February 9, 2008

Meet the Unions: A Sham Commission

Justin Katz

I don't suspect that it will take long for Anchor Rising readers to figure out what group isn't represented on the following list of folks on House Speaker Bill Murphy's pension study group:

According to the speaker’s office, the panel, when fully assembled, will include: Representatives Nicholas A. Mattiello, D-Cranston; Gregory J. Schadone, D-North Providence; Elaine A. Coderre, D-Pawtucket; Steven John Coaty, R-Newport; John J. Loughlin II, R-Tiverton; Peter L. Lewiss, D-Westerly; Mark Dingley, chief of staff to the state treasurer; state police Inspector Stephen Bannon; accountants Grafton “Cap” Willey of Tofias Rhode Island and Edward Sullivan of KPMG; George Nee, secretary-treasurer of the AFL-CIO; J. Michael Downey, president Council 94, American Federation of State, County & Municipal Employees; Robert A. Walsh Jr., executive director of the National Education Association of Rhode Island; District Court Judge Elaine Bucci; Providence Mayor David N. Cicilline; Cumberland Mayor Daniel J. McKee; lawyer Jeffrey A. Mega from Hinkley, Allen & Snyder; and lawyer David C. Morganelli from Partridge, Snow and Hahn to represent the Greater Providence Chamber of Commerce.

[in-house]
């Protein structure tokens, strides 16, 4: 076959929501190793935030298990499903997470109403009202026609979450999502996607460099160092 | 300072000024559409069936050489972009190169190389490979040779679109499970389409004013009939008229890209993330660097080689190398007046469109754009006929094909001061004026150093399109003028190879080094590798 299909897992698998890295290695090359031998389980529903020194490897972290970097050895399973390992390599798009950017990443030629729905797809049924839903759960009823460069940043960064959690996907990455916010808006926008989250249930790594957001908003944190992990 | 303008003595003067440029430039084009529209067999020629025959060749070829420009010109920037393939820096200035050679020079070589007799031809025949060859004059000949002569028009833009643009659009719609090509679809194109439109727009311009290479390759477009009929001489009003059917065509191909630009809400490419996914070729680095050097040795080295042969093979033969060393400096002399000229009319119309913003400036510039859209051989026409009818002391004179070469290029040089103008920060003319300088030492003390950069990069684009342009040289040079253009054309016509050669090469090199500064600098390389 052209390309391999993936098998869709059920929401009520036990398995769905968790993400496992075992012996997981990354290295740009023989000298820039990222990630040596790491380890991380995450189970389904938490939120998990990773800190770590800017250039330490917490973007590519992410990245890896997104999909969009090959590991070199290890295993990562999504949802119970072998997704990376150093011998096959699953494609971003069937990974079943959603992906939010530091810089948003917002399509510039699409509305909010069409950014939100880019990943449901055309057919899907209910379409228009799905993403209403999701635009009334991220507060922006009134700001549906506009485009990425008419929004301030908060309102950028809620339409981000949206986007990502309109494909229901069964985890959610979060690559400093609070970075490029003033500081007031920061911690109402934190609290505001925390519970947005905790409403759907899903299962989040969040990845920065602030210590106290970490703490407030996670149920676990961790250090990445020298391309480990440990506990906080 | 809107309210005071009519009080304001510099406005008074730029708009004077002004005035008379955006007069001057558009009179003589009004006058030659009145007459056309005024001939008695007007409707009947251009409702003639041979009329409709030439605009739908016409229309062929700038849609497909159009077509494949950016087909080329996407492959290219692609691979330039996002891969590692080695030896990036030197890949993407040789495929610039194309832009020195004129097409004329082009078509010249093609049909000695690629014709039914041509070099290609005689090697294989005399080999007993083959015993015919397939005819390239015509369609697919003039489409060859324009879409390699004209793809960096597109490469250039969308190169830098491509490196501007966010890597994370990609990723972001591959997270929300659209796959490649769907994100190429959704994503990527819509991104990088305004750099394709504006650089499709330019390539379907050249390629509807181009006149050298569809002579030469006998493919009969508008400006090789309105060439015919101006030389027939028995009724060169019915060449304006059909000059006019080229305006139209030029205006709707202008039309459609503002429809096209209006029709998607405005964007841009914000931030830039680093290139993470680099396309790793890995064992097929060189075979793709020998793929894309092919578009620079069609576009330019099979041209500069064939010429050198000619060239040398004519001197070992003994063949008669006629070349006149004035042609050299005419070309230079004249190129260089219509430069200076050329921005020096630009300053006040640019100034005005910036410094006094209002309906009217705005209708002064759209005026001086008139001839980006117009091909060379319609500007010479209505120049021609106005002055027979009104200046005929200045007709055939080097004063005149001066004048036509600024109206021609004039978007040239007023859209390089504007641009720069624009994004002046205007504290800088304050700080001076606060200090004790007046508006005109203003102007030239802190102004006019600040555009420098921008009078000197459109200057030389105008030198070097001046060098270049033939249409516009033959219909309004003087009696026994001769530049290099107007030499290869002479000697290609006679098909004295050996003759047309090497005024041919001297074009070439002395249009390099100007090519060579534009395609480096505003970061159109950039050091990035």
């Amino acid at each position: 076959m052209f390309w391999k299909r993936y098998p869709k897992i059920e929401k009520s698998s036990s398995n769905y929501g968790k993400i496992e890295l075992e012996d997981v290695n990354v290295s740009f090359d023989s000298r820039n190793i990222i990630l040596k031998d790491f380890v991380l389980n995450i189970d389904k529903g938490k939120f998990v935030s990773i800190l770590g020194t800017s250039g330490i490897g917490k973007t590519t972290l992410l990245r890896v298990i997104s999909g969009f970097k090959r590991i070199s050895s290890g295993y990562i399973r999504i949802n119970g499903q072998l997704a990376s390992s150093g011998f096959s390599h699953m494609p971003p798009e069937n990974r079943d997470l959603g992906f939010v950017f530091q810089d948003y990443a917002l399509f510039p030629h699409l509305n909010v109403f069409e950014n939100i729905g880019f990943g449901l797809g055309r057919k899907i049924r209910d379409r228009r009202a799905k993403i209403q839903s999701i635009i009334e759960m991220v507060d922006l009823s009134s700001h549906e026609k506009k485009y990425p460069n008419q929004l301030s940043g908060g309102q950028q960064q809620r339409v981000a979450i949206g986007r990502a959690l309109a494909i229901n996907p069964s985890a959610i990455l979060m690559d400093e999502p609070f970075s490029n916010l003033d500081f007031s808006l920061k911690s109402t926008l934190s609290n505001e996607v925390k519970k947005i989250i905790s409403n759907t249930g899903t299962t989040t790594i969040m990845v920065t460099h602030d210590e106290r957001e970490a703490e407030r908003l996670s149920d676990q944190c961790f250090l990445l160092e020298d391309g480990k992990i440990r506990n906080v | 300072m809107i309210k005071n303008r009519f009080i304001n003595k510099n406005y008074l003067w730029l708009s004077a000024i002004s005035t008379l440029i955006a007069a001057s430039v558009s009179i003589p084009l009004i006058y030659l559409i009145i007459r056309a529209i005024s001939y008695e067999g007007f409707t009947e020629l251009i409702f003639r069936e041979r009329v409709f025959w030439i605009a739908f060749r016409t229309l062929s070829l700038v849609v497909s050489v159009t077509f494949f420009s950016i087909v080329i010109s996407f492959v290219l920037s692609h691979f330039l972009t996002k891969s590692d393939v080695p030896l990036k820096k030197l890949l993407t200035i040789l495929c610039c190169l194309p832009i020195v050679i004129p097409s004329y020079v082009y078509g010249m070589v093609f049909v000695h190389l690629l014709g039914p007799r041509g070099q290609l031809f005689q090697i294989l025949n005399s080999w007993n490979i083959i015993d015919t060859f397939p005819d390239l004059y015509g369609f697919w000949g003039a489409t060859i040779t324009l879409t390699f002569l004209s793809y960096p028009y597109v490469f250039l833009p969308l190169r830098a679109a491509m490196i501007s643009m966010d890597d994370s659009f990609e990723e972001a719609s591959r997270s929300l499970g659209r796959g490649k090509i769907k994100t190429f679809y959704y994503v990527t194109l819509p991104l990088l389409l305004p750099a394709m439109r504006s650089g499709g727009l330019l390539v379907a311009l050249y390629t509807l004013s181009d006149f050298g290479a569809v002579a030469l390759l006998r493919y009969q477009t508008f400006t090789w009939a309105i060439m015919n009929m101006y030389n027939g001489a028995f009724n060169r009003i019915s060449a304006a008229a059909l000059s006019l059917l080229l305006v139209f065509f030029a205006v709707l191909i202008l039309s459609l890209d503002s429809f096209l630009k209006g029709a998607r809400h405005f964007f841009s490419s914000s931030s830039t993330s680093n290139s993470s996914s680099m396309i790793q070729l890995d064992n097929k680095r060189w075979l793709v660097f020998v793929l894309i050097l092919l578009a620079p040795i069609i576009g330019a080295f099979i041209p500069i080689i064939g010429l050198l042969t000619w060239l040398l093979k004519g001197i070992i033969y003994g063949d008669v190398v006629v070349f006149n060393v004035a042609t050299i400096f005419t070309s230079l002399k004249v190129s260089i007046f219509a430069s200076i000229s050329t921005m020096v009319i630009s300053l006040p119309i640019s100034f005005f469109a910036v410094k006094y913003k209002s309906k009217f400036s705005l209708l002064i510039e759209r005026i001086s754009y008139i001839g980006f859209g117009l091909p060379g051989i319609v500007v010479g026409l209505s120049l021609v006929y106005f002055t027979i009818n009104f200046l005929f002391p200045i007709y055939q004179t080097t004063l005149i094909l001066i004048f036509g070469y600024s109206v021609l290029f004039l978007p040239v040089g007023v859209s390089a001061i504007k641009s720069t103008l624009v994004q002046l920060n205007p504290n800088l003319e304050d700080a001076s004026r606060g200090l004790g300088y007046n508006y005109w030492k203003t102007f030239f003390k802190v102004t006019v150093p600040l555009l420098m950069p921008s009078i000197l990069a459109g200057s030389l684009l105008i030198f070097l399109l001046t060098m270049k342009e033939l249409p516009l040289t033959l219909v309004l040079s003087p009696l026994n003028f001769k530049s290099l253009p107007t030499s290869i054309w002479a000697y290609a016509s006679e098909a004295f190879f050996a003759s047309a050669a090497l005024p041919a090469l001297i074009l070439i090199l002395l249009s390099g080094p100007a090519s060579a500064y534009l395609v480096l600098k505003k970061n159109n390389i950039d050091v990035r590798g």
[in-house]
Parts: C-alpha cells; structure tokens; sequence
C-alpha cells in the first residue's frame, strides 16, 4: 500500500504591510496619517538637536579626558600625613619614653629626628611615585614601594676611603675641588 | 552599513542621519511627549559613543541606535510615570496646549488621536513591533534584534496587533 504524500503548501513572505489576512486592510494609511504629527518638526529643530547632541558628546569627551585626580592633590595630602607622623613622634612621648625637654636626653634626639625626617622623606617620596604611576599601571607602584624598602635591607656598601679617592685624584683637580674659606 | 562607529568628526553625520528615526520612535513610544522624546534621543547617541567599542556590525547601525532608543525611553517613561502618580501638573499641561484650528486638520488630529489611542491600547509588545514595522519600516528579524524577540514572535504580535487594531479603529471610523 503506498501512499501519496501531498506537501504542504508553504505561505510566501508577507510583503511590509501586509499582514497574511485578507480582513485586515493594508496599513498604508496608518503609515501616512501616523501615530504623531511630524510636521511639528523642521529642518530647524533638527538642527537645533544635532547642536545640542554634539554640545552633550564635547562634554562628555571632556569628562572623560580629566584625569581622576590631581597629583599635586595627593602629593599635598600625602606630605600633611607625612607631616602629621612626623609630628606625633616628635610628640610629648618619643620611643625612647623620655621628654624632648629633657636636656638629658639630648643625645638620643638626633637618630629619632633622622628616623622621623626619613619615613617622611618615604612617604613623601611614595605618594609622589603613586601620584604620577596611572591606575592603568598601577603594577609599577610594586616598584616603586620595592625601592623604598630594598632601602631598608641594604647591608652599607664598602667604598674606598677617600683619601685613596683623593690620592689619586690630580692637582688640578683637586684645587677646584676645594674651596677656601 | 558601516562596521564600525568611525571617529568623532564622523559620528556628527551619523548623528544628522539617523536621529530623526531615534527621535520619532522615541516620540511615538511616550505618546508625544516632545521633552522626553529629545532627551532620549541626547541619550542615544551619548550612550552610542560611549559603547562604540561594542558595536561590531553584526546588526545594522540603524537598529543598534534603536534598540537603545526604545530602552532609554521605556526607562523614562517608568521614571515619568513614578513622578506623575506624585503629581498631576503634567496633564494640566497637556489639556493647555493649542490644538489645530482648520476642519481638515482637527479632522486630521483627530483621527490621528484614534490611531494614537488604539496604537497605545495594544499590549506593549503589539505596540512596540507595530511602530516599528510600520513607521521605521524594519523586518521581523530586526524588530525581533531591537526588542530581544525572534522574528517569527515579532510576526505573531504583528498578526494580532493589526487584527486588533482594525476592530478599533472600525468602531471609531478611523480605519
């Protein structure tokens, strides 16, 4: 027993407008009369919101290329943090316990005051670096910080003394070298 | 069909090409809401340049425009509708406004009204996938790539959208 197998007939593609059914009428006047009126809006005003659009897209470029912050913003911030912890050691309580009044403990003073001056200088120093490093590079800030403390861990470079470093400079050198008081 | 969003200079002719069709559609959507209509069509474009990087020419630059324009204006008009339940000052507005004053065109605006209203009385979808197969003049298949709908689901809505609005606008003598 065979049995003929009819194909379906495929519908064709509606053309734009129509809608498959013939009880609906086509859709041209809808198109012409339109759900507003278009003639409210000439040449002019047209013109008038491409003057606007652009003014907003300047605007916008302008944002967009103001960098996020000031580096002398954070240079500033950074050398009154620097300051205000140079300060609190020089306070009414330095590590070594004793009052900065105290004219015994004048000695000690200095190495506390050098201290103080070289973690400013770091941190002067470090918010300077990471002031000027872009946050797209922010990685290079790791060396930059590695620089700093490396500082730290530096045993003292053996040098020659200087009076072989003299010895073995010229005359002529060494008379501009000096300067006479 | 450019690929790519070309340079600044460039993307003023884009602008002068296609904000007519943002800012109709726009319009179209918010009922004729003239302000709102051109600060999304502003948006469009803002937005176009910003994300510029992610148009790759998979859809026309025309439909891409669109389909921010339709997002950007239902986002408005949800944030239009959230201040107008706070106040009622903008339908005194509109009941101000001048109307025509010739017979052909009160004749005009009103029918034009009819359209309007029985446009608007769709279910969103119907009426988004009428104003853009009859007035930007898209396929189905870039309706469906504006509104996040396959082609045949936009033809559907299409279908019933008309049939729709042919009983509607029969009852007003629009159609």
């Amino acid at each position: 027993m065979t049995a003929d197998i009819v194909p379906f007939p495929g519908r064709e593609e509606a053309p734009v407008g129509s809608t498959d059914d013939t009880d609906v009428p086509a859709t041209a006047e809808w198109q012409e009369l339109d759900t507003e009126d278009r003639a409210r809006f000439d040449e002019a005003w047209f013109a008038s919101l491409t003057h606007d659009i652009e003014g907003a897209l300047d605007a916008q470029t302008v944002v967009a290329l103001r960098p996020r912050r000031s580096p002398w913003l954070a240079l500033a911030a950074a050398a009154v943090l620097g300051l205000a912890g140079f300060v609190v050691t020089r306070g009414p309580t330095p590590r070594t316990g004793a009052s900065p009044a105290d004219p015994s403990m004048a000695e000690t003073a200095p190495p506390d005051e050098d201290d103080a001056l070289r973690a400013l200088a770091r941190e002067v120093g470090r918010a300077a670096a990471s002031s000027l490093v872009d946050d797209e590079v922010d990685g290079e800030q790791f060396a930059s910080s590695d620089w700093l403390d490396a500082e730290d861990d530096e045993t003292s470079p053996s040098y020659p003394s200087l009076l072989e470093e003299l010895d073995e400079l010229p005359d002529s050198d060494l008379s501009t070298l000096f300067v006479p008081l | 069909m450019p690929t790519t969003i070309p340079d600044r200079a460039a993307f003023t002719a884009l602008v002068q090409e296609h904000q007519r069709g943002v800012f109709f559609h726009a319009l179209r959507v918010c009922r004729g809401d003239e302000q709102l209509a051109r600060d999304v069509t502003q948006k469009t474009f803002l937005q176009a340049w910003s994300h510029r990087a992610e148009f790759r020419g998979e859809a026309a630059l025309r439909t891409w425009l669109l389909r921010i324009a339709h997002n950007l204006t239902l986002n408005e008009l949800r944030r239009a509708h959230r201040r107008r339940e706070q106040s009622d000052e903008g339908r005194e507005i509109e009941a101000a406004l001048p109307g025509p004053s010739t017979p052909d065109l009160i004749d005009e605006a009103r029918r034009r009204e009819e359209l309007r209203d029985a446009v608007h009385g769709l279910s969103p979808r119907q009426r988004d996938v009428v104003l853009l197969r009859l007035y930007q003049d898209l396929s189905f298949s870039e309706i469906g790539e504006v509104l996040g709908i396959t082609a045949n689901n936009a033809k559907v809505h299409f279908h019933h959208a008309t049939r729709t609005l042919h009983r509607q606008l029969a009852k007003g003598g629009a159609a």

One thing in particular concerns me: that Murphy put Coaty and Loughlin on the commission in order that they might be steamrolled behind closed doors, but still give the results the imprimatur of a bipartisan group.

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Saw that too and had the same reaction. An utter joke made even funnier when noting Tim Williamson is to chair this thing. If you put lipstick on a pig it's still a pig.

Posted by: Tim at February 9, 2008 8:30 AM

So besides throwing people through windows and drunkenly driving into cars in the parking lot, what is Tim there for again?

And who is representing ME, the taxpayer?

Posted by: Greg at February 9, 2008 8:40 AM

Does the percentage of Republicans on this group reflect the same percentage the voters sent to the House?

Posted by: phil at February 9, 2008 9:47 AM

Having the taxpayers insufficiently represented has made us the fourth highest taxed state and given us extremely generous social programs, phil, with an annual budget shortfall of $500,000,000 and a poorly performing state economy to show for it.

The General Assembly needs to go in a different direction on most matters to correct this. The new pension study commission certainly does not appear to do that.

P.S. As for steamrolling, having met Rep Loughlin and heard some of his public comments (referring to the new Capitol TV show as "Pravda", for example), they may be able to outvote him on this commission but they won't get him to keep quiet or to sing Kumbayah if the commission is coming to the wrong conclusions.

Posted by: Monique at February 9, 2008 12:31 PM